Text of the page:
Three months ago, the inspirational Taipei-based space for art exhibitions, books and good coffee named Pon Ding presented a beautiful show named 'Gold and Green', which closed last month but remains a very inspirational cultural hybrid. The project is a collaborative effort by the established Austrian ceramic artist Matthias Kaiser and the emerging Taiwanese ceramic artist Hsian Jung Chen.
After chancing across some books about Chinese medicine, Kaiser became fascinated by the odd and unusual ingredients, like the organs of rare animals, and the kinky sounding remedies. The mysterious culture of traditional Chinese medicine sent him dreaming about other worlds. Kaiser’s works include the pieces fused with Chinese philosophy and his Asian experiences, and also the tools with gold, platinum or brass luster, which indicate the alchemy-like refining process of medicine. To Chen, Chinese medicine shops have a commonplace existence in his daily life, and he seldom ventures beyond their thresholds. Through reading and field research, Chen acquires more knowledge of Chinese medicine and gets inspirations from their stories, purposes, making process or appearance features. From their different points of view and experiences, these ceramic artists re-interpret, through their individual visual languages, the dwindling and partly-lost culture of traditional Chinese medicine.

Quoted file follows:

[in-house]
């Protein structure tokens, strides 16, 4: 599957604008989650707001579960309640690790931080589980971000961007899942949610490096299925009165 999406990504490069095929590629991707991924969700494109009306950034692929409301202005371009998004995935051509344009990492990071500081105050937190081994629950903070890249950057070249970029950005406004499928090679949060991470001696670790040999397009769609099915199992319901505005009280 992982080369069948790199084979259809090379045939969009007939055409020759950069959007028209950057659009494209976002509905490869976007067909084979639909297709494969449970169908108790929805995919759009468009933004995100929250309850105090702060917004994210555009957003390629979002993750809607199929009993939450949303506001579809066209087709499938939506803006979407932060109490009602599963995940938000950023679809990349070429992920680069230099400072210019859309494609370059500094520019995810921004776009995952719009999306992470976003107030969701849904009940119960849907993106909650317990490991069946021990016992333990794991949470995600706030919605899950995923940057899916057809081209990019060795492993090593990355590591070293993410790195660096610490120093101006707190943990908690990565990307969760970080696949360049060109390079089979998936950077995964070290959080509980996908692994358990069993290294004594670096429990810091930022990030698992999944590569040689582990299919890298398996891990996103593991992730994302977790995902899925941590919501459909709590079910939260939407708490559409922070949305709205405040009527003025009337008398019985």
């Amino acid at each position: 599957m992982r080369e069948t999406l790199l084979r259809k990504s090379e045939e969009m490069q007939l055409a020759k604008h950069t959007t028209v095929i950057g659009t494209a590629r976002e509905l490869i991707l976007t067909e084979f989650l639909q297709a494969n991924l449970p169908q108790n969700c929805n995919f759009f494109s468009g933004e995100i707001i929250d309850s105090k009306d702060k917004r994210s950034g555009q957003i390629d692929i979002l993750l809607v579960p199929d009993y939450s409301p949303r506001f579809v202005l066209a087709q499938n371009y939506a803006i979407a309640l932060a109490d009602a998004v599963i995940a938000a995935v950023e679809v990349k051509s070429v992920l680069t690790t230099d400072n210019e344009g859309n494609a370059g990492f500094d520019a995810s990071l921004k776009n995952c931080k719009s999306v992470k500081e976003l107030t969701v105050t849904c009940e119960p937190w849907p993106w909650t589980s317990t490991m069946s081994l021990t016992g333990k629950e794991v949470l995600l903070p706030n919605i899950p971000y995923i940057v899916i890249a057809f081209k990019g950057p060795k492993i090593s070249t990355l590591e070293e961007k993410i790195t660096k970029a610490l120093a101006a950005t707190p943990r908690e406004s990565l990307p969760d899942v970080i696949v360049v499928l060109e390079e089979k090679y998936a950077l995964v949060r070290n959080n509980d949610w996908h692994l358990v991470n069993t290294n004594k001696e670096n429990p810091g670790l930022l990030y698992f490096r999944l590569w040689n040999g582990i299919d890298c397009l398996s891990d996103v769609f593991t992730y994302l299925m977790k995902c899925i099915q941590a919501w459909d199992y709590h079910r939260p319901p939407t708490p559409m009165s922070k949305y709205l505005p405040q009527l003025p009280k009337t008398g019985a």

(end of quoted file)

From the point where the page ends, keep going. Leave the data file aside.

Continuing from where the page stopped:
The two artistic visions combined, resulted in a project that shows a clash of old and new; sharp and organic lines; smooth and rugged surfaces. Perfectly juxtaposed to form a fascinating selection of ceramics that tell the story of East and West exchange on more than one level with both artists clearly having found inspiration in the cultural tradition of the other, which in turn really inspires us. [ Continue reading ]